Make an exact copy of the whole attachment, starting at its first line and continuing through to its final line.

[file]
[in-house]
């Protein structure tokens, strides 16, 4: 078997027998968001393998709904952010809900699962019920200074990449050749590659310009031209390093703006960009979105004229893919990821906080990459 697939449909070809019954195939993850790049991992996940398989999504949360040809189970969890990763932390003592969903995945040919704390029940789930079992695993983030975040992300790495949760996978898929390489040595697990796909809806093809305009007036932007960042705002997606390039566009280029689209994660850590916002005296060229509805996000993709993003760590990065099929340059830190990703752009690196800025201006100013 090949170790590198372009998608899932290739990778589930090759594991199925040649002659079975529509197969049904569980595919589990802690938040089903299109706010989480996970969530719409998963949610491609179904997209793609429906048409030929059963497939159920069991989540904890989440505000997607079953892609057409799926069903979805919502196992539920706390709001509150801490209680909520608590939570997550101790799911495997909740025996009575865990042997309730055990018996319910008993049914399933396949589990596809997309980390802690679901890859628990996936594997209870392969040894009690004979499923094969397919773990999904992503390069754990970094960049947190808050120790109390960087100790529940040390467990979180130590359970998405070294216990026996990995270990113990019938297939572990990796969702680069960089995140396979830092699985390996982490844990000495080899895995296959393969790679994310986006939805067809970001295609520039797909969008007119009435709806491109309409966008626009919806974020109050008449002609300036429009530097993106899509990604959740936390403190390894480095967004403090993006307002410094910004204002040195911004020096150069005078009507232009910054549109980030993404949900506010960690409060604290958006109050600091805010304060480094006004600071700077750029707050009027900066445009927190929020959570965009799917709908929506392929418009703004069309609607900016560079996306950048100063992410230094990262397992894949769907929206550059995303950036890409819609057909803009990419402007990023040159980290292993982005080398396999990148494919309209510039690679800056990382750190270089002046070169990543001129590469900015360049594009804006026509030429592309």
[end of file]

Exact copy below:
[in-house]
């Protein structure tokens, strides 16, 4: 078997027998968001393998709904952010809900699962019920200074990449050749590659310009031209390093703006960009979105004229893919990821906080990459 697939449909070809019954195939993850790049991992996940398989999504949360040809189970969890990763932390003592969903995945040919704390029940789930079992695993983030975040992300790495949760996978898929390489040595697990796909809806093809305009007036932007960042705002997606390039566009280029689209994660850590916002005296060229509805996000993709993003760590990065099929340059830190990703752009690196800025201006100013 090949170790590198372009998608899932290739990778589930090759594991199925040649002659079975529509197969049904569980595919589990802690938040089903299109706010989480996970969530719409998963949610491609179904997209793609429906048409030929059963497939159920069991989540904890989440505000997607079953892609057409799926069903979805919502196992539920706390709001509150801490209680909520608590939570997550101790799911495997909740025996009575865990042997309730055990018996319910008993049914399933396949589990596809997309980390802690679901890859628990996936594997209870392969040894009690004979499923094969397919773990999904992503390069754990970094960049947190808050120790109390960087100790529940040390467990979180130590359970998405070294216990026996990995270990113990019938297939572990990796969702680069960089995140396979830092699985390996982490844990000495080899895995296959393969790679994310986006939805067809970001295609520039797909969008007119009435709806491109309409966008626009919806974020109050008449002609300036429009530097993106899509990604959740936390403190390894480095967004403090993006307002410094910004204002040195911004020096150069005078009507232009910054549109980030993404949900506010960690409060604290958006109050600091805010304060480094006004600071700077750029707050009027900066445009927190929020959570965009799917709908929506392929418009703004069309609607900016560079996306950048100063992410230094990262397992894949769907929206550059995303950036890409819609057909803009990419402007990023040159980290292993982005080398396999990148494919309209510039690679800056990382750190270089002046070169990543001129590469900015360049594009804006026509030429592309």